Nayak, B. K. et al. HIF-1 Mediates Renal Fibrosis in OVE26 Type 1 Diabetic Mice. Diabetes 65, 1387–1397 (2016).

  22. 22.

    Mathupala, S. P., Rempel, A. & Pedersen, P. L. Glucose catabolism in cancer cells: identification and characterization of a marked activation response of the type II hexokinase gene to hypoxic conditions. The Journal of biological chemistry 276, 43407–43412 (2001).

  23. 23.

    Luo, W. et al. Pyruvate kinase M2 is a PHD3-stimulated coactivator for hypoxia-inducible factor 1. Cell 145, 732–744 (2011).

  24. 24.

    Takiyama, Y. et al. Impacts of Diabetes and an SGLT2 Inhibitor on the Glomerular Number and Volume in db/db Mice, as Estimated by Synchrotron Radiation Micro-CT at SPring-8. EBioMedicine 36, 329–346 (2018).

  25. 25.

    Gallo, L. A. et al. Once daily administration of the SGLT2 inhibitor, empagliflozin, attenuates markers of renal fibrosis without improving albuminuria in diabetic db/db mice. Sci Rep 6, 26428 (2016).

  26. 26.

    Nørgaard, S. A. et al. Nephropathy in diabetic db/db mice is accelerated by high protein diet and improved by the SGLT2 inhibitor dapagliflozin. Eur J Pharmacol 860, 172537 (2019).

  27. 27.

    Gilbert, R. E. Proximal Tubulopathy: Prime Mover and Key Therapeutic Target in Diabetic Kidney Disease. Diabetes 66, 791–800 (2017).

  28. 28.

    Takiyama, Y. & Haneda, M. Hypoxia in diabetic kidneys. Biomed Res Int 2014, 837421 (2014).

  29. 29.

    Blantz, R. C. Phenotypic characteristics of diabetic kidney involvement. Kidney Int 86, 7–9 (2014).

  30. 30.

    O’Neill, J. et al. Acute SGLT inhibition normalizes O2 tension in the renal cortex but causes hypoxia in the renal medulla in anaesthetized control and diabetic rats. Am J Physiol Renal Physiol 309, F227–234 (2015).

  31. 31.

    Layton, A. T., Vallon, V. & Edwards, A. Predicted consequences of diabetes and SGLT inhibition on transport and oxygen consumption along a rat nephron. Am J Physiol Renal Physiol 310, F1269–1283 (2016).

  32. 32.

    Zhang, Y. et al. A sodium-glucose cotransporter 2 inhibitor attenuates renal capillary injury and fibrosis by a vascular endothelial growth factor-dependent pathway after renal injury in mice. Kidney Int 94, 524–535 (2018).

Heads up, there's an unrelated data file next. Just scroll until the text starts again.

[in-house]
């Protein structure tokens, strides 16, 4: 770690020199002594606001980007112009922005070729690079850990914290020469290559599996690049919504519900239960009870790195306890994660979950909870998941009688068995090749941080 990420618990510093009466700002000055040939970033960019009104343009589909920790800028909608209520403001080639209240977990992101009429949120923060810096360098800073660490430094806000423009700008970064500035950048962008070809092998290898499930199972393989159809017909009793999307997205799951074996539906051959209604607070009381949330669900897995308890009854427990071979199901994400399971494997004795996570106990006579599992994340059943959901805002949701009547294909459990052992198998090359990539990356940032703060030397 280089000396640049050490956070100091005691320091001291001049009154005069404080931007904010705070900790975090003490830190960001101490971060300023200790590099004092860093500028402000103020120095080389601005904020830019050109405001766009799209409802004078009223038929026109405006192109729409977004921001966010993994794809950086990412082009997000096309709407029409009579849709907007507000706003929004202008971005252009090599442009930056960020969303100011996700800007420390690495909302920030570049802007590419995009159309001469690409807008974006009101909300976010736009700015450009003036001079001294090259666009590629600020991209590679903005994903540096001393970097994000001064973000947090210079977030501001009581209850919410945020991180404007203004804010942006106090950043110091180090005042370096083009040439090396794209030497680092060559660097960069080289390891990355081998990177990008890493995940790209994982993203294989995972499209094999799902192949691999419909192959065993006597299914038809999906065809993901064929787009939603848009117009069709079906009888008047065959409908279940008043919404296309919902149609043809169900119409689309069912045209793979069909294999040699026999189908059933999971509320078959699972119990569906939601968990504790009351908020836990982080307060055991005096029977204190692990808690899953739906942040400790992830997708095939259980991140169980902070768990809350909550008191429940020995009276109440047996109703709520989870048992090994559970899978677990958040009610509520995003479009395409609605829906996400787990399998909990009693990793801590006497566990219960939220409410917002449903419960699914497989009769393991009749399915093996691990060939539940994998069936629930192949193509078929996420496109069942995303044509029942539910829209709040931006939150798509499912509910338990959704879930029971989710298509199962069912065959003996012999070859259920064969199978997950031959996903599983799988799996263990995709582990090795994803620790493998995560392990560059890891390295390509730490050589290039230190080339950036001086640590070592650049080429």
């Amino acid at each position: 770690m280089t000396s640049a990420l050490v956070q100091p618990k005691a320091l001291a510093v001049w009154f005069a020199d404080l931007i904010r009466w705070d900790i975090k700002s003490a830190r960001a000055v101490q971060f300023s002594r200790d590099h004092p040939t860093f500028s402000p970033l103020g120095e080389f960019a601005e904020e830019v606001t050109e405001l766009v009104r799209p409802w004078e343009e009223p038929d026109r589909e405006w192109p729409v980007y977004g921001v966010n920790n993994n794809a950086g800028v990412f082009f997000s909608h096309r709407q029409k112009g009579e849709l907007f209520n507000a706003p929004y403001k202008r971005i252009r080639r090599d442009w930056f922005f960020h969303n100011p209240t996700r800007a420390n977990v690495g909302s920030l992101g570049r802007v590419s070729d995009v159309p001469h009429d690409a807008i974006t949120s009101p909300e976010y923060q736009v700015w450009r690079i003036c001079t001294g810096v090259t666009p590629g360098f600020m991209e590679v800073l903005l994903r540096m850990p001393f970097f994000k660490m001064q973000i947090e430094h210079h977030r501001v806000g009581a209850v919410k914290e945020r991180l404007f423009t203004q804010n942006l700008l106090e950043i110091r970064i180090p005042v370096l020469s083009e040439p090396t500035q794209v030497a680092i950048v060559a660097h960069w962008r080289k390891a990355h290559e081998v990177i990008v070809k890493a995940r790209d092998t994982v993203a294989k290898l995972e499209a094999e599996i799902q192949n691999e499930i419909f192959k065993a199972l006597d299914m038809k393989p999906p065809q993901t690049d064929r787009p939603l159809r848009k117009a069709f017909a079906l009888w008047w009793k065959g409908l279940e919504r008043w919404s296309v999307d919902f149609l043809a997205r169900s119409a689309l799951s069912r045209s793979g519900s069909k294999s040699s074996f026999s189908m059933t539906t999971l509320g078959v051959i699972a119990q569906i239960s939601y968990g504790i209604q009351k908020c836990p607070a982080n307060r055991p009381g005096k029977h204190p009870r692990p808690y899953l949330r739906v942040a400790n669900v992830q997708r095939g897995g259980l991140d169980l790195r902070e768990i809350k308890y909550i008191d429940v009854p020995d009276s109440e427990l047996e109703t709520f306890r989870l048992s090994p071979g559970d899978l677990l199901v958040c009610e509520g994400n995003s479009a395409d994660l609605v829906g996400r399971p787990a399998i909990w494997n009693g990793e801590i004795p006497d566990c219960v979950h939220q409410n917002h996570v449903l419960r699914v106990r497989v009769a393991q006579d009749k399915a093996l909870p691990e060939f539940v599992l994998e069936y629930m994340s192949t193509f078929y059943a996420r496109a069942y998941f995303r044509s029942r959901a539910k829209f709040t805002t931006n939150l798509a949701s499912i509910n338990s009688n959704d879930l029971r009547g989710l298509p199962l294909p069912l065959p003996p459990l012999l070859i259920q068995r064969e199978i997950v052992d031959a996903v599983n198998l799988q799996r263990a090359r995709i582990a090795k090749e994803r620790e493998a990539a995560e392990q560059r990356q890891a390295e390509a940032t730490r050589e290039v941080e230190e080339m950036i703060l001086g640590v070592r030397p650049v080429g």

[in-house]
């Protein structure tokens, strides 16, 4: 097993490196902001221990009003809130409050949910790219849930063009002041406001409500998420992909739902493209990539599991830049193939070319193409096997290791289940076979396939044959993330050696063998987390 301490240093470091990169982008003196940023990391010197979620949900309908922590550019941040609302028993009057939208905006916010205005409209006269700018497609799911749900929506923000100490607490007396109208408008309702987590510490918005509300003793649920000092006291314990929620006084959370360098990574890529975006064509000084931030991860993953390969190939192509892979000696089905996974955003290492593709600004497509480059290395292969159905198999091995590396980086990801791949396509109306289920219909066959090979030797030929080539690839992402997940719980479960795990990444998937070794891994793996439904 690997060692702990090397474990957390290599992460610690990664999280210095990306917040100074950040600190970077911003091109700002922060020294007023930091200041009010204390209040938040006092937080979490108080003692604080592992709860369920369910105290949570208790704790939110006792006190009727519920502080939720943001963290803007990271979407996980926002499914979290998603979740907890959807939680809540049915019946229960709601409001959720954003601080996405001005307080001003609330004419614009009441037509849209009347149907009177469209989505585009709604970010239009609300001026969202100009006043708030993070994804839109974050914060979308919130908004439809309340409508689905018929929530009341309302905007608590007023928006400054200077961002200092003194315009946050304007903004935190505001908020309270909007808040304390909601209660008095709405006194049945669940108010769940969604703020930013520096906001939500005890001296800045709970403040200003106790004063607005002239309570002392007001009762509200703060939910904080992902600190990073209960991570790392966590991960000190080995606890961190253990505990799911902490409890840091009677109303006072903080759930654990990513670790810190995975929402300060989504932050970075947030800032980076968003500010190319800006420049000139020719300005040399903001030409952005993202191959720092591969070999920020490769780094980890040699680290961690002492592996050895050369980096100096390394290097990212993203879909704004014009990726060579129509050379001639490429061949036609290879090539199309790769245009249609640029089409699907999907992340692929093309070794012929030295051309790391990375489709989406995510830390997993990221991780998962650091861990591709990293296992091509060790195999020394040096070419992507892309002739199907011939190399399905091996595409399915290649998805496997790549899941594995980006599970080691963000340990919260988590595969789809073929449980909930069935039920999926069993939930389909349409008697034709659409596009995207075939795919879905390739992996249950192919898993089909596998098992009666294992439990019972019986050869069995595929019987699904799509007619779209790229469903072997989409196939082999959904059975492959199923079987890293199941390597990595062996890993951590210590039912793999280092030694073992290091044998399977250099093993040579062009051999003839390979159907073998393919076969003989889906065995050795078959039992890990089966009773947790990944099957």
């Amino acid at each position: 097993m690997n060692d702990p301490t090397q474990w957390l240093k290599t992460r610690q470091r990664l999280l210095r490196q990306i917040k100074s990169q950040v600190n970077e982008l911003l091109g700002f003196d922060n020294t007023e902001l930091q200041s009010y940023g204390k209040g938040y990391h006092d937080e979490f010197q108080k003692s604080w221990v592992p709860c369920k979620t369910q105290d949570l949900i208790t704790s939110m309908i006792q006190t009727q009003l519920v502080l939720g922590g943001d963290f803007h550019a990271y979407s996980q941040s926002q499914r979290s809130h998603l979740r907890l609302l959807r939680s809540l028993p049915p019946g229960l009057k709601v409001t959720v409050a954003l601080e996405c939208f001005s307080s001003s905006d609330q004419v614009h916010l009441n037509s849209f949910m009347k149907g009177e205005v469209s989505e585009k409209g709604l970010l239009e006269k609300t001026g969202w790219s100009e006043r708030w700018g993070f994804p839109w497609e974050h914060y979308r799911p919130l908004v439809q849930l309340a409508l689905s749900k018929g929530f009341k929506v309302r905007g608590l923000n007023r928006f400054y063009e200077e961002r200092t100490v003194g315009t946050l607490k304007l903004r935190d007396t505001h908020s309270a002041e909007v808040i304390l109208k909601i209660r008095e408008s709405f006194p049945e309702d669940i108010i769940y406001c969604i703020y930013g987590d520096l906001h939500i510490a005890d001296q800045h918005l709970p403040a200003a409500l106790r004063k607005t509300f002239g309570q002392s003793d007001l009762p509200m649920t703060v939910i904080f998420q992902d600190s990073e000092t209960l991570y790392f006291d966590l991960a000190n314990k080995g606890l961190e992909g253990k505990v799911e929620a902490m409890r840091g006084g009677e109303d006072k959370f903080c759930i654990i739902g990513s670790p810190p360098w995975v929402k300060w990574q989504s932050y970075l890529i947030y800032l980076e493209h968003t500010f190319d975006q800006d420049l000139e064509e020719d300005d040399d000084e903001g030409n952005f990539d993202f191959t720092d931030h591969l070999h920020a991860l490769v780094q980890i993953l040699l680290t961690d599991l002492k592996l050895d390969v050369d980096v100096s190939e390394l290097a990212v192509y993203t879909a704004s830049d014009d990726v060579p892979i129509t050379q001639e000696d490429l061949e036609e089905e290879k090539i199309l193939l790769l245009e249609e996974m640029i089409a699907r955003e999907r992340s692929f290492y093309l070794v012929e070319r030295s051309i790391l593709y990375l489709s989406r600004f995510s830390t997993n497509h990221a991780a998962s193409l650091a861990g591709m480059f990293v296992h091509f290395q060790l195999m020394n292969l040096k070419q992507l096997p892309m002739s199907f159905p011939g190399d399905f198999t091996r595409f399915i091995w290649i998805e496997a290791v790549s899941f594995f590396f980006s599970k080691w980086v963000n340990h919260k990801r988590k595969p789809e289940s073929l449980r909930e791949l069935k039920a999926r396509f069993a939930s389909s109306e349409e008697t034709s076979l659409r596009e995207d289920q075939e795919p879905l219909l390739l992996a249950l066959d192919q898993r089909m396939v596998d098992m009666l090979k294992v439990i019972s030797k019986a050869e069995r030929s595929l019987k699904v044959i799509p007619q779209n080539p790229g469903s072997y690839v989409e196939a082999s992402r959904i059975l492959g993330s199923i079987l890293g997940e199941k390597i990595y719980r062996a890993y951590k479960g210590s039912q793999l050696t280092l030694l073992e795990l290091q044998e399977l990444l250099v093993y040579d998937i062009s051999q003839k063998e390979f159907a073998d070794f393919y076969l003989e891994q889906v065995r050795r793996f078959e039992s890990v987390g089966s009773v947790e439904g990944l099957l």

33. 33.

    Takiyama, Y. et al. Tubular injury in a rat model of type 2 diabetes is prevented by metformin: a possible role of HIF-1alpha expression and oxygen metabolism. Diabetes 60, 981–992 (2011).

  34. 34.

    Biju, M. P., Akai, Y., Shrimanker, N. & Haase, V. H. Protection of HIF-1-deficient primary renal tubular epithelial cells from hypoxia-induced cell death is glucose dependent. Am J Physiol Renal Physiol 289, F1217–1226 (2005).

  35. 35.

    McDonough, A. A. & Thomson, S. C. Metabolic Basis of Solute Transport. In Brenner & Rector’s The Kidney (ed. Maarten, W. et al.) 9th ed. 138–157 (ELSEVIER, 2012).

  36. 36.

    Korner, A., Eklof, A. C., Celsi, G. & Aperia, A. Increased renal metabolism in diabetes. Mechanism and functional implications. Diabetes 43, 629–633 (1994).

  37. 37.

    Hawley, S. A. et al. The Na+/Glucose Cotransporter Inhibitor Canagliflozin Activates AMPK by Inhibiting Mitochondrial Function and Increasing Cellular AMP Levels. Diabetes 65, 2784–2794 (2016).

  38. 38.

    Villani, L. A. et al. The diabetes medication Canagliflozin reduces cancer cell proliferation by inhibiting mitochondrial complex-I supported respiration. Mol Metab 5, 1048–1056 (2016).

  39. 39.

    Salt, I. P., Johnson, G., Ashcroft, S. J. & Hardie, D. G. AMP-activated protein kinase is activated by low glucose in cell lines derived from pancreatic beta cells, and may regulate insulin release. The Biochemical journal 335(Pt 3), 533–539 (1998).

  40. 40.

    Zhang, C. S. et al. Fructose-1,6-bisphosphate and aldolase mediate glucose sensing by AMPK. Nature 548, 112–116 (2017).

  41. 41.

    Faubert, B. et al. AMPK is a negative regulator of the Warburg effect and suppresses tumor growth in vivo. Cell metabolism 17, 113–124 (2013).

  42. 42.

    Lieberthal, W. & Levine, J. S. The role of the mammalian target of rapamycin (mTOR) in renal disease. J Am Soc Nephrol 20, 2493–2502 (2009).

  43. 43.

    Jia, Y. et al. Dapagliflozin Aggravates Renal Injury via Promoting Gluconeogenesis in db/db Mice. Cell Physiol Biochem 45, 1747–1758 (2018).

  44. 44.

    Terami, N. et al. Long-term treatment with the sodium glucose cotransporter 2 inhibitor, dapagliflozin, ameliorates glucose homeostasis and diabetic nephropathy in db/db mice. PLoS One 9, e100777 (2014).

  45. 45.

    Lin, B. et al. Glycemic control with empagliflozin, a novel selective SGLT2 inhibitor, ameliorates cardiovascular injury and cognitive dysfunction in obese and type 2 diabetic mice. Cardiovasc Diabetol 13, 148 (2014).

  46. 46.

    Nagata, T. et al. Tofogliflozin, a novel sodium-glucose co-transporter 2 inhibitor, improves renal and pancreatic function in db/db mice. Br J Pharmacol 170, 519–531 (2013).

  47. 47.

    Abbas, N. A. T., El Salem, A. & Awad, M. M. Empagliflozin, SGLT2 inhibitor, attenuates renal fibrosis in rats exposed to unilateral ureteric obstruction: potential role of klotho expression. Naunyn Schmiedebergs Arch Pharmacol 391, 1347–1360 (2018).

  48. 48.

    Schork, A. et al. Effect of SGLT2 inhibitors on body composition, fluid status and renin-angiotensin-aldosterone system in type 2 diabetes: a prospective study using bioimpedance spectroscopy. Cardiovasc Diabetol 18, 46 (2019).

  49. 49.

    Wang, X. X. et al. SGLT2 Protein Expression Is Increased in Human Diabetic Nephropathy: SGLT2 protein inhibition decreases renal lipid accumulation, inflammation, and the development of nephropathy in diabetic mice. J Biol Chem 292, 5335–5348 (2017).